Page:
Confocal laser scanning microscopy is a high-resolution microscopic imaging technique. When ordinary fluorescence optical microscopes observe thick specimens (such as cells), the fluorescence from the vicinity of the observation point will greatly interfere with the resolution of the structure. The key point of confocal microscopy technology is that only one point (focus) in space is imaged at a time, and then a two-dimensional or three-dimensional image of the specimen is formed by computer-controlled point-by-point scanning. In this process, light signals from out of focus will not interfere with the image, thereby greatly improving the sharpness and detail resolution of microscopic images.
The working principle of a general confocal microscope: a laser beam used to excite fluorescence is reflected by a dichroic mirror through a light source pinhole, and is converged by a microscope objective lens and incident At the focal point of the specimen put on the XY motorized microscope stage to be observed. The fluorescence (fluorescence light) generated by the laser irradiation is collected by the objective lens and sent to the dichroic mirror together with a small amount of reflected laser light. The fluorescence carrying image information has a relatively long wavelength, which directly passes through the dichroic mirror and passes through the detection pinhole to the photodetector (usually a photomultiplier tube (PMT) or an avalanche photodiode (APD) ), Into an electrical signal into the computer. Due to the dichroic mirror's spectroscopic effect, the residual laser light is reflected by the dichroic mirror and will not be detected.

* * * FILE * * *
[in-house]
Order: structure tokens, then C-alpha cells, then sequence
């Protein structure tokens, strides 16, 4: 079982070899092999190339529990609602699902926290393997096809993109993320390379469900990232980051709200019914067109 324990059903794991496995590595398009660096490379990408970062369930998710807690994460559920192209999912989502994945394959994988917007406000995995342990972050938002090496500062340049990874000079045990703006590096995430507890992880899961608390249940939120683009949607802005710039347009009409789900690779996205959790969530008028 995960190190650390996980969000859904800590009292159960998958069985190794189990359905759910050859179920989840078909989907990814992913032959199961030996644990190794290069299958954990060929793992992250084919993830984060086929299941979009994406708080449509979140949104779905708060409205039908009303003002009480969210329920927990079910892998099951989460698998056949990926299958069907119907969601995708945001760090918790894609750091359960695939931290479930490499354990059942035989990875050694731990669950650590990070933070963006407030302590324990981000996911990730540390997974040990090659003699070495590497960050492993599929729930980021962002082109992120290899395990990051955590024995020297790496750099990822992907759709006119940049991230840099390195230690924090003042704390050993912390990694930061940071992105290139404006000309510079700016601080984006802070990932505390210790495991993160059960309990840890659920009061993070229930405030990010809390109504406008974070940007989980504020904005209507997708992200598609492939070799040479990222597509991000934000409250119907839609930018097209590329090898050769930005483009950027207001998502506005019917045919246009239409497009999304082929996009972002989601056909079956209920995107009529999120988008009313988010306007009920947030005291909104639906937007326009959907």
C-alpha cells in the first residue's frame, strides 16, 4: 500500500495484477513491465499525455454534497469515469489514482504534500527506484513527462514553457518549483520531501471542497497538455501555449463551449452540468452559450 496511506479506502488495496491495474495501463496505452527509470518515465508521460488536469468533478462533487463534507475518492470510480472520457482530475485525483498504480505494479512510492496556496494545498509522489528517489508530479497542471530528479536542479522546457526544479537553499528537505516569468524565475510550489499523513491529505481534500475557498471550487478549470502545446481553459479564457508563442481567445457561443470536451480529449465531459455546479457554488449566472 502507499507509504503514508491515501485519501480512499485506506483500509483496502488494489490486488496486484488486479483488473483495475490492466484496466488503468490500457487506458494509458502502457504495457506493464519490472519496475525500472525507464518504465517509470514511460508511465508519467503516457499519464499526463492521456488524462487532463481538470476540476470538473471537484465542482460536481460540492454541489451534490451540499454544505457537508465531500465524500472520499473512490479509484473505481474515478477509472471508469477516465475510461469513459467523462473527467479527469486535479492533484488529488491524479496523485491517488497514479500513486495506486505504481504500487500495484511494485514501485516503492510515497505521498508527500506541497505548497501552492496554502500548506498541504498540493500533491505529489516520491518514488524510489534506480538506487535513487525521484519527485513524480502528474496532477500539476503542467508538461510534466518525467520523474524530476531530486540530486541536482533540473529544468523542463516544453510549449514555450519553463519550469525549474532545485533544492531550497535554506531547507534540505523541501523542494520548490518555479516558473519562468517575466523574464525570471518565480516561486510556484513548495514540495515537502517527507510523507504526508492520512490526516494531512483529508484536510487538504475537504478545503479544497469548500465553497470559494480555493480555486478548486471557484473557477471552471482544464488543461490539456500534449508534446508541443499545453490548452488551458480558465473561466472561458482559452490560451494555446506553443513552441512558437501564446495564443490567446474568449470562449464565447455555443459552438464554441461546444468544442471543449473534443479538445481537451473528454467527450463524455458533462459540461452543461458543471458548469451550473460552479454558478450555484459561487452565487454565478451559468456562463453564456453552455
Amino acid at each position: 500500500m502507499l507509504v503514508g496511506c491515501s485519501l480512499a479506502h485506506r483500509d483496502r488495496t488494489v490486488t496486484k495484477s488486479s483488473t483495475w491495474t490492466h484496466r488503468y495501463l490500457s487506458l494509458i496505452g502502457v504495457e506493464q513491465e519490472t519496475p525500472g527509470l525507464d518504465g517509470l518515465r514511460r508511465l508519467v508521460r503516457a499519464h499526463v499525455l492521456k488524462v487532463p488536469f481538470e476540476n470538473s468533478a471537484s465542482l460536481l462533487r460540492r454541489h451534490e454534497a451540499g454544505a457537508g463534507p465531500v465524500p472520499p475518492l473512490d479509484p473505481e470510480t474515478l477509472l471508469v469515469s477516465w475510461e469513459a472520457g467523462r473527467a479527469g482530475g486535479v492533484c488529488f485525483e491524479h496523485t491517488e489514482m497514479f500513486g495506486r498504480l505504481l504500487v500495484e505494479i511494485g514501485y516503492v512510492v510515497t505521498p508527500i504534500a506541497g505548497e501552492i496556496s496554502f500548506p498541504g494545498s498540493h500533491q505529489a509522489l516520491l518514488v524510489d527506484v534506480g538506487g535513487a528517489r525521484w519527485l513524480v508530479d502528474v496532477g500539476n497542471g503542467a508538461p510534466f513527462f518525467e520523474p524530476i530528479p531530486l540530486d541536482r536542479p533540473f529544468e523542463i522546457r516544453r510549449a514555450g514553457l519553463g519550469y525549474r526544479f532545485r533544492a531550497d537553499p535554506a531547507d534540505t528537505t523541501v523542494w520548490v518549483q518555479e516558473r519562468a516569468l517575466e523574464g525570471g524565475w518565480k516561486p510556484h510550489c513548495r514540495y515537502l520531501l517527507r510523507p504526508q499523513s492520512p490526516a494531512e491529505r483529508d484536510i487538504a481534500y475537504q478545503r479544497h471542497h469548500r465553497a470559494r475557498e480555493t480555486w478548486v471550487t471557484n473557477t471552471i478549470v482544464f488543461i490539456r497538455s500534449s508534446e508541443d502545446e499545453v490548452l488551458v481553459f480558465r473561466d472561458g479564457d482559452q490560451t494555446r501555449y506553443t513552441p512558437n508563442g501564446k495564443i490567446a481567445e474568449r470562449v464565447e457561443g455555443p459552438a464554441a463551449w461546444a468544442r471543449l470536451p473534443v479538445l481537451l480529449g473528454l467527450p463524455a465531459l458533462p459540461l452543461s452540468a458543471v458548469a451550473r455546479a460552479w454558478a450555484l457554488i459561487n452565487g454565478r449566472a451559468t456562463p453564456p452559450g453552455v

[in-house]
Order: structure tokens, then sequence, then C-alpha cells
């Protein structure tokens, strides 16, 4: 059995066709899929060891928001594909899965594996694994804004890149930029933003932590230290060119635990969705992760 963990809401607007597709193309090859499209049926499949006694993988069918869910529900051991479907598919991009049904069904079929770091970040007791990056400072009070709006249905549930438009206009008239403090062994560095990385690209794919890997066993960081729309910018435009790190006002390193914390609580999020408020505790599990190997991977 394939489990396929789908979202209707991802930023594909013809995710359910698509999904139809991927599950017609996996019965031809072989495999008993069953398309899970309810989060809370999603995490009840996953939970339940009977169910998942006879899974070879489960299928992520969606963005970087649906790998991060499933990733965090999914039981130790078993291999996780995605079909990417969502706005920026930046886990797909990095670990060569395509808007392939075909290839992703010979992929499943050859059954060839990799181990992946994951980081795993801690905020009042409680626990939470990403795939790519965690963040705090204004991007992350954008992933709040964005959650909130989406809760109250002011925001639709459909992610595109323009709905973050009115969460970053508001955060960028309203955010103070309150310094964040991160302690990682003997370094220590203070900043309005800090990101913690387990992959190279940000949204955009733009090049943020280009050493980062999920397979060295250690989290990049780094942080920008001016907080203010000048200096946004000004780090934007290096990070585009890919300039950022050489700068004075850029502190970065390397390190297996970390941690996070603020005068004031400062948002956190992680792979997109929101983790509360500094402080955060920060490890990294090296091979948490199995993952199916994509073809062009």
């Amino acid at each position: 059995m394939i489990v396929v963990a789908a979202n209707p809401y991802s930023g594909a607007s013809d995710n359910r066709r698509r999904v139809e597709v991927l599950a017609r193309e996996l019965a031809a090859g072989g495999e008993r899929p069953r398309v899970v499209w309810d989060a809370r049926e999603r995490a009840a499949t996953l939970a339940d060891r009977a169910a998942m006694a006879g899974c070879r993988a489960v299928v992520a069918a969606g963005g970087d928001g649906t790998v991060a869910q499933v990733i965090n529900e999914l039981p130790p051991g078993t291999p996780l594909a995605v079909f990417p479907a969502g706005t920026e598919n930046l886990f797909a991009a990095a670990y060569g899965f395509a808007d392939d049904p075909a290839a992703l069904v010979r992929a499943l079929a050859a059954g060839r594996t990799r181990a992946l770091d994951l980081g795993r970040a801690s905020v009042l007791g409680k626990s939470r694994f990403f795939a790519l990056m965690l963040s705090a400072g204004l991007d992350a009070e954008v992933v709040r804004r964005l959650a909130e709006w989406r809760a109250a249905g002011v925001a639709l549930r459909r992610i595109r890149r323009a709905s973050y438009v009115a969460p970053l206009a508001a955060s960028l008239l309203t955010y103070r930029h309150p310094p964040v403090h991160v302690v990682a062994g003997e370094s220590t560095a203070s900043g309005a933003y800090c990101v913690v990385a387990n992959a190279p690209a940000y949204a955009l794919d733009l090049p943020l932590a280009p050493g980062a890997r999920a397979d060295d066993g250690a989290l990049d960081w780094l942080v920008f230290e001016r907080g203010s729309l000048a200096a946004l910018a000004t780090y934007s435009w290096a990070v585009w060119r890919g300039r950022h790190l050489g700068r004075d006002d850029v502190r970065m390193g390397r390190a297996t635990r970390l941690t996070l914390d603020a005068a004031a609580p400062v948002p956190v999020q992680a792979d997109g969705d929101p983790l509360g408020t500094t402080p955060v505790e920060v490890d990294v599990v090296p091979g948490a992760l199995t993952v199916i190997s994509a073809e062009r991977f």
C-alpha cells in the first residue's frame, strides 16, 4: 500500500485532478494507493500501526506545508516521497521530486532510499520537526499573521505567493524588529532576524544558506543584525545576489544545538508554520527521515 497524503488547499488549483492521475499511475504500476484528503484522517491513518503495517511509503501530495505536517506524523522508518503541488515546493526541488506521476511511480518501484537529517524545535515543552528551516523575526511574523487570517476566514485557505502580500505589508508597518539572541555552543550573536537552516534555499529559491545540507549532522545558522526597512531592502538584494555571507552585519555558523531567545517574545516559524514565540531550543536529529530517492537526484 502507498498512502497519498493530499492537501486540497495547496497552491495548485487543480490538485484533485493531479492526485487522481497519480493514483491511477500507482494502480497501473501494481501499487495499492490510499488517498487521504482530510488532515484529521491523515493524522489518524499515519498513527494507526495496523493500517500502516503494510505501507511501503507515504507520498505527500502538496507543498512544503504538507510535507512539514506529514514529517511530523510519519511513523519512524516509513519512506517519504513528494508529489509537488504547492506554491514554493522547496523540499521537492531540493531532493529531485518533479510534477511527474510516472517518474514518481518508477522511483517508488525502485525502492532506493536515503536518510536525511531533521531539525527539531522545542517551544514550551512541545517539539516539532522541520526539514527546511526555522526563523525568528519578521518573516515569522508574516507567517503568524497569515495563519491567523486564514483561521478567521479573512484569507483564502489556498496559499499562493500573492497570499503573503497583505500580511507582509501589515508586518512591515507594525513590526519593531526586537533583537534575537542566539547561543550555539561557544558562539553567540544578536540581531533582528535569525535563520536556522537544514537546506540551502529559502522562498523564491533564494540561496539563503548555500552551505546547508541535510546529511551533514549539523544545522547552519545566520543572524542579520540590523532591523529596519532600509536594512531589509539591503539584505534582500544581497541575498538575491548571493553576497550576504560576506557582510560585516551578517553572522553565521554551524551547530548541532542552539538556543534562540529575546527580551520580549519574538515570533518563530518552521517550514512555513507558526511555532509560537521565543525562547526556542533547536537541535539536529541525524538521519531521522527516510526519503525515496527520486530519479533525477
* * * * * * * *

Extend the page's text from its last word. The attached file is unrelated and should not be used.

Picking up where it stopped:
The role played by the exit aperture: Only light emitted by points on the focal plane can pass through the exit aperture; light emitted by points outside the focal plane is defocused on the exit aperture plane, and most of them cannot pass through Small hole in the center. Therefore, the observation target point on the focal plane appears bright, while the non-observation point appears black as the background, the contrast is increased, and the image is clear. During the imaging process, the position of the exit aperture is always in a one-to-one relationship with the focal point of the microscope objective (conjugate conjugate, so it is called con-focal microscopy. Confocal display Microtechnology was invented by American scientist Marvin Minsky; he patented the technology in 1957. But it wasn't until the late 1980s that laser confocal scanning made significant progress in laser research due to significant advances in laser research Microtechnology (CLSM) has become a mature technology.